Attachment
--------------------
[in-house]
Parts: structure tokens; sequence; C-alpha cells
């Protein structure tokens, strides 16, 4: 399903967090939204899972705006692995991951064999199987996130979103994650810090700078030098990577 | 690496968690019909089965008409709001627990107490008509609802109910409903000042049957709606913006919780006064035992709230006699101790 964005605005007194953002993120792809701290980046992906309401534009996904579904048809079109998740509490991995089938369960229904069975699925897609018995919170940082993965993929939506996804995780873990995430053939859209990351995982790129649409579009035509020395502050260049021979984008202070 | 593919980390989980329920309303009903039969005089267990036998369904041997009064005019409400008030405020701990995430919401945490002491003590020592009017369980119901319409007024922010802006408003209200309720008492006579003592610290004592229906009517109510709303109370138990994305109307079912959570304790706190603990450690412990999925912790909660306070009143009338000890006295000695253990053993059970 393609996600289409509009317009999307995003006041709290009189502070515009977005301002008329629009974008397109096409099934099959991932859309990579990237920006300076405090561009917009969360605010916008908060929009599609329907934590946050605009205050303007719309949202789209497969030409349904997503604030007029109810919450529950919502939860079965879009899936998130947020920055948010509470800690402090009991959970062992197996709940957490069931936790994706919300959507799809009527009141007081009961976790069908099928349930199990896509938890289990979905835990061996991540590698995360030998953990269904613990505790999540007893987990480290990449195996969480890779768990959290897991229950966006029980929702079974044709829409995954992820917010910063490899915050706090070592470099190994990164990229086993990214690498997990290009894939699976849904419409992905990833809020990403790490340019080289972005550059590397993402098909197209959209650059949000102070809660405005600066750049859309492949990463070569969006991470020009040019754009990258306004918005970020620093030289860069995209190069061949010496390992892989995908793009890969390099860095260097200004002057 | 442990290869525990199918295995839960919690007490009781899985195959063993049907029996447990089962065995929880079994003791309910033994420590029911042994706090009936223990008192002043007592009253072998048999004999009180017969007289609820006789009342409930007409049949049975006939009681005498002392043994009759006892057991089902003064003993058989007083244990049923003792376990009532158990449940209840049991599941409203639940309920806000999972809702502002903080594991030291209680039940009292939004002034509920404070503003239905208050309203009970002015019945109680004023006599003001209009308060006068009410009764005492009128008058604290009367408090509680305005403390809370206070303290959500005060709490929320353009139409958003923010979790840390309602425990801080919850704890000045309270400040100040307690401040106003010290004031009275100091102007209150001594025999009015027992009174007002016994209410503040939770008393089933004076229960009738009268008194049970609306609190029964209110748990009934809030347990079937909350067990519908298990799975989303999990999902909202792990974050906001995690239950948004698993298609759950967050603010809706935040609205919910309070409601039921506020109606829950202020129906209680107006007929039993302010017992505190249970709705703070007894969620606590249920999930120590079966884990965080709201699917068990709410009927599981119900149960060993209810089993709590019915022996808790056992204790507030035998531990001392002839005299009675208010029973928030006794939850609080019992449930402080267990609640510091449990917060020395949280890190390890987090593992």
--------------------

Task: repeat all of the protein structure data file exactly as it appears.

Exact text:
[in-house]
Parts: structure tokens; sequence; C-alpha cells
């Protein structure tokens, strides 16, 4: 399903967090939204899972705006692995991951064999199987996130979103994650810090700078030098990577 | 690496968690019909089965008409709001627990107490008509609802109910409903000042049957709606913006919780006064035992709230006699101790 964005605005007194953002993120792809701290980046992906309401534009996904579904048809079109998740509490991995089938369960229904069975699925897609018995919170940082993965993929939506996804995780873990995430053939859209990351995982790129649409579009035509020395502050260049021979984008202070 | 593919980390989980329920309303009903039969005089267990036998369904041997009064005019409400008030405020701990995430919401945490002491003590020592009017369980119901319409007024922010802006408003209200309720008492006579003592610290004592229906009517109510709303109370138990994305109307079912959570304790706190603990450690412990999925912790909660306070009143009338000890006295000695253990053993059970 393609996600289409509009317009999307995003006041709290009189502070515009977005301002008329629009974008397109096409099934099959991932859309990579990237920006300076405090561009917009969360605010916008908060929009599609329907934590946050605009205050303007719309949202789209497969030409349904997503604030007029109810919450529950919502939860079965879009899936998130947020920055948010509470800690402090009991959970062992197996709940957490069931936790994706919300959507799809009527009141007081009961976790069908099928349930199990896509938890289990979905835990061996991540590698995360030998953990269904613990505790999540007893987990480290990449195996969480890779768990959290897991229950966006029980929702079974044709829409995954992820917010910063490899915050706090070592470099190994990164990229086993990214690498997990290009894939699976849904419409992905990833809020990403790490340019080289972005550059590397993402098909197209959209650059949000102070809660405005600066750049859309492949990463070569969006991470020009040019754009990258306004918005970020620093030289860069995209190069061949010496390992892989995908793009890969390099860095260097200004002057 | 442990290869525990199918295995839960919690007490009781899985195959063993049907029996447990089962065995929880079994003791309910033994420590029911042994706090009936223990008192002043007592009253072998048999004999009180017969007289609820006789009342409930007409049949049975006939009681005498002392043994009759006892057991089902003064003993058989007083244990049923003792376990009532158990449940209840049991599941409203639940309920806000999972809702502002903080594991030291209680039940009292939004002034509920404070503003239905208050309203009970002015019945109680004023006599003001209009308060006068009410009764005492009128008058604290009367408090509680305005403390809370206070303290959500005060709490929320353009139409958003923010979790840390309602425990801080919850704890000045309270400040100040307690401040106003010290004031009275100091102007209150001594025999009015027992009174007002016994209410503040939770008393089933004076229960009738009268008194049970609306609190029964209110748990009934809030347990079937909350067990519908298990799975989303999990999902909202792990974050906001995690239950948004698993298609759950967050603010809706935040609205919910309070409601039921506020109606829950202020129906209680107006007929039993302010017992505190249970709705703070007894969620606590249920999930120590079966884990965080709201699917068990709410009927599981119900149960060993209810089993709590019915022996808790056992204790507030035998531990001392002839005299009675208010029973928030006794939850609080019992449930402080267990609640510091449990917060020395949280890190390890987090593992």